David Chipperfield’s restoration of the Neue Nationalgalerie in Berlin, a memorial park on the site of a former synagogue and a visitor centre by Dorte Mandrup are among the 40 European projects nominated for this year’s Mies van der Rohe Award. The award, dedicated to the modernist architect Ludwig Mies van der Rohe, has decided to submit outstanding works from the last two and a half years for the 2022 edition. Usually, the award is given by the European Union and the Fundació Mies van der Rohe to the best European architectural project completed in the last two years. However, the 2022 edition will present works from the last two and a half years due to the delayed timing of the coronavirus pandemic. This year, the selected works are located in 18 different European countries, including Italy with one project in the competition. Rules had to be made regarding the UK and its recent exit from the European Union.
The decision taken sees projects located in the UK currently still on the shortlist as well as two works in the EU designed by British studios, despite the country leaving the EU through Brexit, meaning that British projects will not be eligible for the award from 2021 onwards. The shortlist jury includes names such as Tatiana Bilbao, journalist and curator Francesca Ferguson, architect Mia Hägg, art historian Triin Ojari, architect Georg Pendl, former deputy mayor of Thessaloniki Spiros Pengas and architect Marcel Smets. Five finalists will be announced on 16 February, while the winners will be revealed in mid-April. The EU Mies Awards Day will take place at the Mies van der Rohe Pavilion in Barcelona in May.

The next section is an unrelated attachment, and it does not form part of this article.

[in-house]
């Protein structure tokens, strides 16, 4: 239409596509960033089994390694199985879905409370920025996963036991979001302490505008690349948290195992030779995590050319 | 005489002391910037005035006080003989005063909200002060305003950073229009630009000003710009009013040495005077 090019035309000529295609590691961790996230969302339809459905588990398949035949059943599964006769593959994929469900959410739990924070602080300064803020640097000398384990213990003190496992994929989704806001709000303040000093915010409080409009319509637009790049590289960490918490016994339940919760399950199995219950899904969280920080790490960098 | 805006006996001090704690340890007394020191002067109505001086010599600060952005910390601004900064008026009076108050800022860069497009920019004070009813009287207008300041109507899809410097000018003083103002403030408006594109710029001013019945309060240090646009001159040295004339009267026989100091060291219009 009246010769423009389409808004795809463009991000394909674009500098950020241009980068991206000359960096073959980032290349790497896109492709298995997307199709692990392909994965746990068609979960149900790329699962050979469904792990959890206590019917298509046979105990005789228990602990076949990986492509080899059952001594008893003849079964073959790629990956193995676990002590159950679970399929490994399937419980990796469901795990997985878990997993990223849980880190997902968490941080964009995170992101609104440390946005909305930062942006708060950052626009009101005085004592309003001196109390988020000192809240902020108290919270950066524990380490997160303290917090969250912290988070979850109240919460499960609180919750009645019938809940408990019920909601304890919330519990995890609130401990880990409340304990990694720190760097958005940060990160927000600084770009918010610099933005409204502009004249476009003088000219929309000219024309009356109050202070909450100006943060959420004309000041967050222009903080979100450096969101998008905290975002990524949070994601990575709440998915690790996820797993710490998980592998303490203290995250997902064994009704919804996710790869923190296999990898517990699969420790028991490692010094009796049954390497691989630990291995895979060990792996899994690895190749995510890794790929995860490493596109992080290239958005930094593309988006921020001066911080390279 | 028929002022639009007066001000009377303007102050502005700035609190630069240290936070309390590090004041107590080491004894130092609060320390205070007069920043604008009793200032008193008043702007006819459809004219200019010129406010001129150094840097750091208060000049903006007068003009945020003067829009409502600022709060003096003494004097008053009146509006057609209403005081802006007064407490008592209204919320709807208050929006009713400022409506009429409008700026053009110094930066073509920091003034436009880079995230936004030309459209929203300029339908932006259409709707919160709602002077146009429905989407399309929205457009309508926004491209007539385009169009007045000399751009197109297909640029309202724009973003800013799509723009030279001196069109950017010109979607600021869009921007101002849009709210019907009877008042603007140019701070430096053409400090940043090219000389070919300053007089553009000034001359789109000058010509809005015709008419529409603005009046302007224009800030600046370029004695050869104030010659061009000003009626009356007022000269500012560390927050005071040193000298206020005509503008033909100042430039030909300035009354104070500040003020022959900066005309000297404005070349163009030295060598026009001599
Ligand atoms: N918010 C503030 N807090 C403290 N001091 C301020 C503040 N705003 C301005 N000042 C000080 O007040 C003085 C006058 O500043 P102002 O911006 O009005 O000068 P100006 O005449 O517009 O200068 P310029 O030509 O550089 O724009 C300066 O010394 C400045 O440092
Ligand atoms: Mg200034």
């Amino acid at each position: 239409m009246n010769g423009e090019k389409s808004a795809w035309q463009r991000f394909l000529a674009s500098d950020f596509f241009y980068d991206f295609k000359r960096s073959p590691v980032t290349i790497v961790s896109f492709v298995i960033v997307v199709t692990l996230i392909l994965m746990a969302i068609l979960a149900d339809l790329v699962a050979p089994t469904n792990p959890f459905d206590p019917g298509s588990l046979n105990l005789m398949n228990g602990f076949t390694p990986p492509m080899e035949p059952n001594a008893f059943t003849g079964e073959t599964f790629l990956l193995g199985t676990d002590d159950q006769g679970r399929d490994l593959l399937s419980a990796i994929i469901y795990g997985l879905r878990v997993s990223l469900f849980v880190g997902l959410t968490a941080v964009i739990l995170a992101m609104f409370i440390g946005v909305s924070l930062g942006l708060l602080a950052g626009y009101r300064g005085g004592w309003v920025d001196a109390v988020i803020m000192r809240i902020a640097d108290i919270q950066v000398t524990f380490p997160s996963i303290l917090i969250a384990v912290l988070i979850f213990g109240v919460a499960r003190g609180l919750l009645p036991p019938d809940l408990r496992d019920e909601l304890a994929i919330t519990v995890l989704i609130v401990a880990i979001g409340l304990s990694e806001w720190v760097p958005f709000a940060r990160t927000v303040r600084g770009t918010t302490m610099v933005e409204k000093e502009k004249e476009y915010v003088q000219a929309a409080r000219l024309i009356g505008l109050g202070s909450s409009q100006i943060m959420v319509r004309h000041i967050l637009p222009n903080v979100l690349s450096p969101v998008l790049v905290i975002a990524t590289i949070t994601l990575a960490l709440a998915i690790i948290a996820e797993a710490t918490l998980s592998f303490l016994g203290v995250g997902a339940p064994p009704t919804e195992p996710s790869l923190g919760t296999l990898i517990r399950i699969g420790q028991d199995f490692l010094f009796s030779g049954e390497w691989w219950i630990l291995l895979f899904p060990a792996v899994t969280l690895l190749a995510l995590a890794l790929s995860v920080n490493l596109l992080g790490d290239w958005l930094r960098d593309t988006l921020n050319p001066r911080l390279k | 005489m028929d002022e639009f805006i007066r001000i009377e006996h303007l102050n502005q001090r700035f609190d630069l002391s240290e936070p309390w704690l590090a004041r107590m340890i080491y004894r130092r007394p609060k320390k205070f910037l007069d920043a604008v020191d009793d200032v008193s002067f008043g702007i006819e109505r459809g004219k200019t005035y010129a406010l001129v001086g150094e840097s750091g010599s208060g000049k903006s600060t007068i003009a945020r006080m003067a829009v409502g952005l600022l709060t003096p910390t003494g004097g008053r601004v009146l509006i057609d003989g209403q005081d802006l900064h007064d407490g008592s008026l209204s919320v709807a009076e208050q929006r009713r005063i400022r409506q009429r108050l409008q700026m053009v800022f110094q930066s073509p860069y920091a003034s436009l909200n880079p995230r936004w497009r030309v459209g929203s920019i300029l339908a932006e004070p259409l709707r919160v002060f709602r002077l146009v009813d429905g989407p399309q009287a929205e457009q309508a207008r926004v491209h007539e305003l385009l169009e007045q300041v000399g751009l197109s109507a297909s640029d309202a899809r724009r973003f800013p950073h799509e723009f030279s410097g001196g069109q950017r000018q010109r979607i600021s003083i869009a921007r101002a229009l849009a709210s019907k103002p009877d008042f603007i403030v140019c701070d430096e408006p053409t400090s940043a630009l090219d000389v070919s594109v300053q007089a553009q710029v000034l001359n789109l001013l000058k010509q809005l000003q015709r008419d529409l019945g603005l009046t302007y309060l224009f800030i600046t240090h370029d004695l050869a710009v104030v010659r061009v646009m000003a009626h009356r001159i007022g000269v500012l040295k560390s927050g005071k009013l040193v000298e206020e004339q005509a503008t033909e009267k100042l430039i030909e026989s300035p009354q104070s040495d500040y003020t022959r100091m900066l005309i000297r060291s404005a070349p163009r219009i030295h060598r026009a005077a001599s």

Sustainability and inclusiveness were decisive factors in this year’s choice. “One of the main elements of architectural sustainability is the long life of buildings,” said Smets. “If we build new buildings, we have to anticipate their next life, allow for their next life.” The vision for architecture has also been influenced by social changes due to the pandemic, which has created a new balance of life by giving greater importance to the people around us and the places we are most attached to. This award sees projects from all over Europe marking a time of great transformation and reflected in architecture that is a witness to an evolving society.
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